Rohingya refugee children are seen through a rain-covered window Sept. 2017 at a camp in Cox's Bazar, Bangladesh. CNS photo/Cathal McNaughton, Reuters

Editorial: A call to action

  • April 11, 2018

In his report on the crisis in Myanmar, Canada’s special envoy to the region fell short of labelling Rohingya persecution a genocide. But that detail should not stop Canada from acting as if it is one.

No matter what you call it, the international community has a moral obligation to ratchet up the pressure on the Myanmar government to respect the dignity of all its minorities and to bring to justice those responsible for the many atrocities inflicted on the Rohingya people.

So we commend Bob Rae’s call for Canada to lead an international push to stop the persecution, care for the victims, investigate criminal wrongdoing and prosecute offenders. Rae, appointed last year to investigate the crisis, laid out a $600-million, four-year plan that urged not only identifying and punishing those guilty of crimes against humanity, but also taking measures to relieve suffering through humanitarian aid and helping refugees either return to Myanmar, come to Canada or find safe havens in other countries.

“What we do, or don’t do, in response to the Rohingya crisis will be a litmus test for Canada’s foreign policy,” said the report.

Rae visited Myanmar twice. He found conditions at the refugee camps deplorable. Refugees walk for days to flee soldiers and arrive at camps “malnourished and traumatized,” he said. He heard accounts of shootings and other violence, of women being sexually abused and of children and the elderly dying en route to the camps. More than 670,000 Rohingya have been forced to flee and entire villages have been razed by the military.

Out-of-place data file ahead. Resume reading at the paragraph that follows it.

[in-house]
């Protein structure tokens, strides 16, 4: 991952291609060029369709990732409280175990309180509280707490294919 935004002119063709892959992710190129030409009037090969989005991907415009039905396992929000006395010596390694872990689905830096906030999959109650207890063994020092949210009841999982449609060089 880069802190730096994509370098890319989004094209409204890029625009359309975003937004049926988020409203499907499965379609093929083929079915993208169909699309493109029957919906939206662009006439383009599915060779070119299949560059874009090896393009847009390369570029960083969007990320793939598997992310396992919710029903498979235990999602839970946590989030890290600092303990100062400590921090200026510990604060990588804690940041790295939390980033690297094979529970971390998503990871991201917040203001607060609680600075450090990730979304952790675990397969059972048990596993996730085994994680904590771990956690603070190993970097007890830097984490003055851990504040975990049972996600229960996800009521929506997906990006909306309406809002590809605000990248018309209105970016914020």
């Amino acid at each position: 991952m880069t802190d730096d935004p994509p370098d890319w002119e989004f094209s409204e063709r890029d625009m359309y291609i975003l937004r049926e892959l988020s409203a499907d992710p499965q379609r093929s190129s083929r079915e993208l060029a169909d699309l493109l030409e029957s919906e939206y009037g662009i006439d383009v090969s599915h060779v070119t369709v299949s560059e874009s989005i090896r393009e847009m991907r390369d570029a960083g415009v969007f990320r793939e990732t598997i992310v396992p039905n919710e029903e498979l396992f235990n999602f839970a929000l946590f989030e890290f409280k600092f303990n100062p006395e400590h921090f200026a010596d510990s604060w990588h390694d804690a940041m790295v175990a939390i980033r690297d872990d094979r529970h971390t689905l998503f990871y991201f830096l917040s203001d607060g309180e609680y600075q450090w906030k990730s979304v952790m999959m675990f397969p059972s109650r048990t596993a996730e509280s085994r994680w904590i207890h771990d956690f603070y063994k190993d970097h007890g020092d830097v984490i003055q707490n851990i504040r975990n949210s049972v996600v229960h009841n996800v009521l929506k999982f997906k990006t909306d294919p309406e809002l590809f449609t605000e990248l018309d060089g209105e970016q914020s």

“Words cannot convey the extent of the humanitarian crisis. It is a truly devastating situation.”

Pope Francis heard similar horror stories when he visited the region last November. He met several refugees in Bangladesh and, after listening to their accounts, he wept.

“I was crying, but tried to hide it,” he said. “They were crying, too.”

Regarding allegations of genocide, Rae was cautious. The claims must be taken seriously and carefully investigated, he said, but whether the situation meets the legal definition of genocide should not change the international response. Indeed, a response now may avert a genocide.

“The lesson of history is that genocide is not an event like a bolt of lightning,” Rae wrote. “It is a process,” he explained, that starts slow and builds towards “a sustained drive to physical extermination.”

“The people of Myanmar and the entire world community need to be mobilized to ensure that the Rohingya do not join the tragic list of those people who have died because they were singled out for their identity,” said Rae.

To help prevent that from happening, Rae’s call for Canada to mobilize should be taken seriously before an already heart-rending tragedy becomes even worse.

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